NEW YORK (Reuters Breakingviews) - If history is any guide to the future, Citigroup will be in the middle of whatever financial crisis Wall Street manages to cook up next. Or so say James Freeman and Vern McKinley in “Borrowed Time: Two Centuries of Booms, Busts, and Bailouts at Citi,” a new book examining the $180 billion bank’s troubled past. The institution bailed out in 2008 has suffered repeated failures of over-aggression and lack of foresight, while Uncle Sam’s open wallet has blocked meaningful reform.
Rapid African growth is likely to continue. But too much spending and borrowing has led many countries into trade deficits. As lenders become more discriminating, the state of the balance of payments, along with freedom from Ebola, will become keys to continued growth.
The 1815 Congress of Vienna ended the Napoleonic Wars, and its participants worked together over the next decade to prevent destabilizing regime change. This principle could have reversed many bad intervention decisions over the last 40 years. Its lessons are worth studying.
For four years, the region has mostly lagged world economic growth. The IMF predicts another year of the same. While Pacific-oriented countries will shine, Brazil, Argentina and Venezuela will suffer. With a couple of exceptions, misguided policies are coming home to roost.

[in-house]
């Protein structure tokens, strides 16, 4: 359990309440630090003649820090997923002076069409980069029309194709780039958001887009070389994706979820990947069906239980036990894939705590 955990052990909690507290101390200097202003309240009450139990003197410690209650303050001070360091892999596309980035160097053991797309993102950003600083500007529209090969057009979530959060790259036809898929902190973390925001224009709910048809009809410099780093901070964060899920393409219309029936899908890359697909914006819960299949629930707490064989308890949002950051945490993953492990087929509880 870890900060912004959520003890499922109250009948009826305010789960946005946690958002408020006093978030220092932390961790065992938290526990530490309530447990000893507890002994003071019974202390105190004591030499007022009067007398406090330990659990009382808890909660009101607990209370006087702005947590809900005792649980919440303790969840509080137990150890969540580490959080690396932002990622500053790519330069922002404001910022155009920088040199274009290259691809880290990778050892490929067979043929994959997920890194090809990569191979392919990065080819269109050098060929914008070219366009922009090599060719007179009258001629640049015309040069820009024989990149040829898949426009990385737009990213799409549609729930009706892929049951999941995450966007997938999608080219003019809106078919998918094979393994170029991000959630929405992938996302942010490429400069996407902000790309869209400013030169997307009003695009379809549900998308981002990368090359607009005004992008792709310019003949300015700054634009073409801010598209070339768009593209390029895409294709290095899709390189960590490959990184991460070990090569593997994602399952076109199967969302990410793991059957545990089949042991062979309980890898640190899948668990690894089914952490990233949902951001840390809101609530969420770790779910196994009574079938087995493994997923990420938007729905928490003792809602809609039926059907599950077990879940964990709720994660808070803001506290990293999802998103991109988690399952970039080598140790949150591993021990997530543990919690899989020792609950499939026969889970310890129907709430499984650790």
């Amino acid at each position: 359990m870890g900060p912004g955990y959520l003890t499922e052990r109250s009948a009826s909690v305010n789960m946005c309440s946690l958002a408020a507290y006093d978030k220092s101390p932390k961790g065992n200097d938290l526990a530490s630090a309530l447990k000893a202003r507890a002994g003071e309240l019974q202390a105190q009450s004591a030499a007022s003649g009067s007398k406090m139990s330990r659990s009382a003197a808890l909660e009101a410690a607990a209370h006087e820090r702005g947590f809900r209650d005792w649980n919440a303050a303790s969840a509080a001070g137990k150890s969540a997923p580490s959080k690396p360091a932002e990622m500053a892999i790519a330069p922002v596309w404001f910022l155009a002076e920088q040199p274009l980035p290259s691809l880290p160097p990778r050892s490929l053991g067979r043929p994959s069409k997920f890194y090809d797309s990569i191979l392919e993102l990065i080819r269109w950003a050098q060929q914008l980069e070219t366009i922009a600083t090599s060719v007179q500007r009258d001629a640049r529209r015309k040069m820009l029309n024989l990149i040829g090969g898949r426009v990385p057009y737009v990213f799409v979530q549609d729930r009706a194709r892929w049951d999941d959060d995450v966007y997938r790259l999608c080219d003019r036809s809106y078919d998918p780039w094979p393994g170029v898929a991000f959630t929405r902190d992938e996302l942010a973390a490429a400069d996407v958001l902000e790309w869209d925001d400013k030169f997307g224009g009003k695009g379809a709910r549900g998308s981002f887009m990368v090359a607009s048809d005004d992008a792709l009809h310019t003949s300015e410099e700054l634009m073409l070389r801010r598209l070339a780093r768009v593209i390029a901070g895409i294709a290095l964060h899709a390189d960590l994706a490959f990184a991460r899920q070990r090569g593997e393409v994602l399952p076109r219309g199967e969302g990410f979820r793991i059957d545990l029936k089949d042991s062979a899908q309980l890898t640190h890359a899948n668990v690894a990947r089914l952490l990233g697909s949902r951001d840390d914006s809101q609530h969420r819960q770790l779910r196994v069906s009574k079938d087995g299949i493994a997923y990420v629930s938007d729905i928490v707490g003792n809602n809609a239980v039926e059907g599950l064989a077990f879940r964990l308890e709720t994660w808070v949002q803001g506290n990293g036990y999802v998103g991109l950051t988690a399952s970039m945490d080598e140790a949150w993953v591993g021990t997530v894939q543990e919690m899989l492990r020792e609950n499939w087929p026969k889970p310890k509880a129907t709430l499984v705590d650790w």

The leading crypto-currency’s economies of scale in mining and its transaction system’s vulnerability to subversion by a dominant miner make it unsound. As seignorage declines it will become cost-uncompetitive for transactions. Flaws may cause its price to lose further altitude.
NEW YORK (Reuters Breakingviews) - Bitcoin's defects will
hasten its demise in 2015. The leading crypto-currency's
economies of scale in mining and its transaction system's
vulnerability to subversion by a dominant miner make it unsound.
As seignorage declines it will become cost-uncompetitive for
transactions. These flaws will cause its price to lose further
Henry Kissinger’s “World Order” bemoans the lack of one, as the West’s prevailing approach of nation states with limited conflict isn’t reflected in non-Western traditions. However the Vienna Congress innovation allowing intervention only to protect stability might work better.
Growth may yet survive the deadly epidemic. The last four years’ 28 pct pace isn’t realistic, but controlling the outbreak soon should at least preserve investment. That won’t be easy, given the virus has now spread to the U.S. In saving lives and the economy, every day counts.
Marina Silva, set to be the opposition presidential candidate after Eduardo Campos’ plane-crash death, is a fresh threat to Dilma Rousseff. Silva has long fought special interests. If she wins October’s election, a plausible outcome, Brazil could gain from less state meddling.
A price-to-earnings ratio under 20 is only moderately above average, but U.S. earnings are at a peak relative to GDP. Adjust them to the long-term norm and the U.S. benchmark would be a third lower. Cheap money is still buoying stocks, but such new paradigms usually don’t last.